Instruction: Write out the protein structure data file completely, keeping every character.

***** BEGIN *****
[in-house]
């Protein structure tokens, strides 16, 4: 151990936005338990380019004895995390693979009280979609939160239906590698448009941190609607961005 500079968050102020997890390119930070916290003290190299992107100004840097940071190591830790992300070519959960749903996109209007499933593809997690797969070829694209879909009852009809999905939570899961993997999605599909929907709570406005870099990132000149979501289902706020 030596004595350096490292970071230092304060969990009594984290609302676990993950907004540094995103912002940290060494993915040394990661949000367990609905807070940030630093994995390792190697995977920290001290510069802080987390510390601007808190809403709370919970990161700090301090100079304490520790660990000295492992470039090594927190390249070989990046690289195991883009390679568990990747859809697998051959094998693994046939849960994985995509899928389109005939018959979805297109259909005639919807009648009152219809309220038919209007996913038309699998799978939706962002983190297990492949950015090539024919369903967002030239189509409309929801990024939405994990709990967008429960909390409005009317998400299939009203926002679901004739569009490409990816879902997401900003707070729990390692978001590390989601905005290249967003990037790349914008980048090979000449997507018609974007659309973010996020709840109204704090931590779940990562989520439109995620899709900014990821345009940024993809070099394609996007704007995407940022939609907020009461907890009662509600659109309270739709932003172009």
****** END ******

[in-house]
């Protein structure tokens, strides 16, 4: 151990936005338990380019004895995390693979009280979609939160239906590698448009941190609607961005 500079968050102020997890390119930070916290003290190299992107100004840097940071190591830790992300070519959960749903996109209007499933593809997690797969070829694209879909009852009809999905939570899961993997999605599909929907709570406005870099990132000149979501289902706020 030596004595350096490292970071230092304060969990009594984290609302676990993950907004540094995103912002940290060494993915040394990661949000367990609905807070940030630093994995390792190697995977920290001290510069802080987390510390601007808190809403709370919970990161700090301090100079304490520790660990000295492992470039090594927190390249070989990046690289195991883009390679568990990747859809697998051959094998693994046939849960994985995509899928389109005939018959979805297109259909005639919807009648009152219809309220038919209007996913038309699998799978939706962002983190297990492949950015090539024919369903967002030239189509409309929801990024939405994990709990967008429960909390409005009317998400299939009203926002679901004739569009490409990816879902997401900003707070729990390692978001590390989601905005290249967003990037790349914008980048090979000449997507018609974007659309973010996020709840109204704090931590779940990562989520439109995620899709900014990821345009940024993809070099394609996007704007995407940022939609907020009461907890009662509600659109309270739709932003172009």